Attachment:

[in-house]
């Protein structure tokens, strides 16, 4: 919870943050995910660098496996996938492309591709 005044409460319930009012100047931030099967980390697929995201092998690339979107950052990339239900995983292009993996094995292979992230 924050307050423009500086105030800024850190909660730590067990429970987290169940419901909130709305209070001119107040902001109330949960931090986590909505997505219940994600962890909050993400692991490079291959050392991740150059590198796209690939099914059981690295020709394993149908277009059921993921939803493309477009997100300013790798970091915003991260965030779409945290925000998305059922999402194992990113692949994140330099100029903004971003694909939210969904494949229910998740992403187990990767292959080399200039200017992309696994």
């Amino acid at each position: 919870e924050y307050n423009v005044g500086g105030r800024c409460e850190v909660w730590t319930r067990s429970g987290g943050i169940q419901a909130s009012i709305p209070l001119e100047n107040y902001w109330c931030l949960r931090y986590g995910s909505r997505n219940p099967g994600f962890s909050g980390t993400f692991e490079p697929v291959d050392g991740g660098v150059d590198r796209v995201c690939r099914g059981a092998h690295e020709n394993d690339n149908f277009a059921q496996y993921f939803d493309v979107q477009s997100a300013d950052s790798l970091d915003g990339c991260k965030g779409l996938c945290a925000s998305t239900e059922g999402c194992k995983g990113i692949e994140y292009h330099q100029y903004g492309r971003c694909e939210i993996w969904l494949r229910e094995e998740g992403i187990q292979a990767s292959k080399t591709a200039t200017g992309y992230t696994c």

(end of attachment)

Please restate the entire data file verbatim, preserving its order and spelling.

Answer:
[in-house]
């Protein structure tokens, strides 16, 4: 919870943050995910660098496996996938492309591709 005044409460319930009012100047931030099967980390697929995201092998690339979107950052990339239900995983292009993996094995292979992230 924050307050423009500086105030800024850190909660730590067990429970987290169940419901909130709305209070001119107040902001109330949960931090986590909505997505219940994600962890909050993400692991490079291959050392991740150059590198796209690939099914059981690295020709394993149908277009059921993921939803493309477009997100300013790798970091915003991260965030779409945290925000998305059922999402194992990113692949994140330099100029903004971003694909939210969904494949229910998740992403187990990767292959080399200039200017992309696994």
């Amino acid at each position: 919870e924050y307050n423009v005044g500086g105030r800024c409460e850190v909660w730590t319930r067990s429970g987290g943050i169940q419901a909130s009012i709305p209070l001119e100047n107040y902001w109330c931030l949960r931090y986590g995910s909505r997505n219940p099967g994600f962890s909050g980390t993400f692991e490079p697929v291959d050392g991740g660098v150059d590198r796209v995201c690939r099914g059981a092998h690295e020709n394993d690339n149908f277009a059921q496996y993921f939803d493309v979107q477009s997100a300013d950052s790798l970091d915003g990339c991260k965030g779409l996938c945290a925000s998305t239900e059922g999402c194992k995983g990113i692949e994140y292009h330099q100029y903004g492309r971003c694909e939210i993996w969904l494949r229910e094995e998740g992403i187990q292979a990767s292959k080399t591709a200039t200017g992309y992230t696994c």